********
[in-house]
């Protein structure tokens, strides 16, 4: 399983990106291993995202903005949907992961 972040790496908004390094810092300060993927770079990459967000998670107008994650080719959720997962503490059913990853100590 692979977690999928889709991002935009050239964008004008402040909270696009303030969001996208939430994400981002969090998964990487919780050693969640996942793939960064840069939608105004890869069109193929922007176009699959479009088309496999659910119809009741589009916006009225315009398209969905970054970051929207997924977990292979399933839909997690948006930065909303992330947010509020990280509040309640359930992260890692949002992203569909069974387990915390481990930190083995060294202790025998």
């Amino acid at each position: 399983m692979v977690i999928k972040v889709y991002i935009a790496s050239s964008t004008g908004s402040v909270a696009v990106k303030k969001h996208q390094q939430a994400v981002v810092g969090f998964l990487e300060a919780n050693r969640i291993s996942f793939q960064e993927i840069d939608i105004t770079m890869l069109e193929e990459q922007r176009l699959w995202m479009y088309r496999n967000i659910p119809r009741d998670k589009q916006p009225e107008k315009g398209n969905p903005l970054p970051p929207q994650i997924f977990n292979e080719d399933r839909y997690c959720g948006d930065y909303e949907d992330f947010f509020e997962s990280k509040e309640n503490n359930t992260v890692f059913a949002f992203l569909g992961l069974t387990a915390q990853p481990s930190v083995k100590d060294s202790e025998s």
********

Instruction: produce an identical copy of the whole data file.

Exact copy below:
[in-house]
């Protein structure tokens, strides 16, 4: 399983990106291993995202903005949907992961 972040790496908004390094810092300060993927770079990459967000998670107008994650080719959720997962503490059913990853100590 692979977690999928889709991002935009050239964008004008402040909270696009303030969001996208939430994400981002969090998964990487919780050693969640996942793939960064840069939608105004890869069109193929922007176009699959479009088309496999659910119809009741589009916006009225315009398209969905970054970051929207997924977990292979399933839909997690948006930065909303992330947010509020990280509040309640359930992260890692949002992203569909069974387990915390481990930190083995060294202790025998």
């Amino acid at each position: 399983m692979v977690i999928k972040v889709y991002i935009a790496s050239s964008t004008g908004s402040v909270a696009v990106k303030k969001h996208q390094q939430a994400v981002v810092g969090f998964l990487e300060a919780n050693r969640i291993s996942f793939q960064e993927i840069d939608i105004t770079m890869l069109e193929e990459q922007r176009l699959w995202m479009y088309r496999n967000i659910p119809r009741d998670k589009q916006p009225e107008k315009g398209n969905p903005l970054p970051p929207q994650i997924f977990n292979e080719d399933r839909y997690c959720g948006d930065y909303e949907d992330f947010f509020e997962s990280k509040e309640n503490n359930t992260v890692f059913a949002f992203l569909g992961l069974t387990a915390q990853p481990s930190v083995k100590d060294s202790e025998s």